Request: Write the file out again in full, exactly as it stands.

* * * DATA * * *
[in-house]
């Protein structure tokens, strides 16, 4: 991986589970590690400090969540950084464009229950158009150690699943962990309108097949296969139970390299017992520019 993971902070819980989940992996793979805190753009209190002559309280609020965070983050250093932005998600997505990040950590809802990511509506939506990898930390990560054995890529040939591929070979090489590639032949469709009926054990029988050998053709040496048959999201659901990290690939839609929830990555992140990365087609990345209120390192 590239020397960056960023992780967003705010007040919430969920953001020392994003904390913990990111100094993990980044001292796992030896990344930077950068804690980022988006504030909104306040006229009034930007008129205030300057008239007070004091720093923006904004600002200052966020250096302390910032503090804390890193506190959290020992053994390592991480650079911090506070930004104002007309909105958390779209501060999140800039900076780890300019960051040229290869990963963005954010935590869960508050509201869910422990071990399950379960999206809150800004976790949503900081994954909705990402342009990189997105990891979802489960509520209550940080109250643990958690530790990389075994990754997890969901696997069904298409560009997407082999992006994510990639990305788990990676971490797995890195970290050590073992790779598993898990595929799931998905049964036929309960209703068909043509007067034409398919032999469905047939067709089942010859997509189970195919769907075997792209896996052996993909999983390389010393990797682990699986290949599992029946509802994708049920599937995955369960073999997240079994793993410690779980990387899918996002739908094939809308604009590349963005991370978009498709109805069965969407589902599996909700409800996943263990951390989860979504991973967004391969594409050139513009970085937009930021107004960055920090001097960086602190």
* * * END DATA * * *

[in-house]
């Protein structure tokens, strides 16, 4: 991986589970590690400090969540950084464009229950158009150690699943962990309108097949296969139970390299017992520019 993971902070819980989940992996793979805190753009209190002559309280609020965070983050250093932005998600997505990040950590809802990511509506939506990898930390990560054995890529040939591929070979090489590639032949469709009926054990029988050998053709040496048959999201659901990290690939839609929830990555992140990365087609990345209120390192 590239020397960056960023992780967003705010007040919430969920953001020392994003904390913990990111100094993990980044001292796992030896990344930077950068804690980022988006504030909104306040006229009034930007008129205030300057008239007070004091720093923006904004600002200052966020250096302390910032503090804390890193506190959290020992053994390592991480650079911090506070930004104002007309909105958390779209501060999140800039900076780890300019960051040229290869990963963005954010935590869960508050509201869910422990071990399950379960999206809150800004976790949503900081994954909705990402342009990189997105990891979802489960509520209550940080109250643990958690530790990389075994990754997890969901696997069904298409560009997407082999992006994510990639990305788990990676971490797995890195970290050590073992790779598993898990595929799931998905049964036929309960209703068909043509007067034409398919032999469905047939067709089942010859997509189970195919769907075997792209896996052996993909999983390389010393990797682990699986290949599992029946509802994708049920599937995955369960073999997240079994793993410690779980990387899918996002739908094939809308604009590349963005991370978009498709109805069965969407589902599996909700409800996943263990951390989860979504991973967004391969594409050139513009970085937009930021107004960055920090001097960086602190």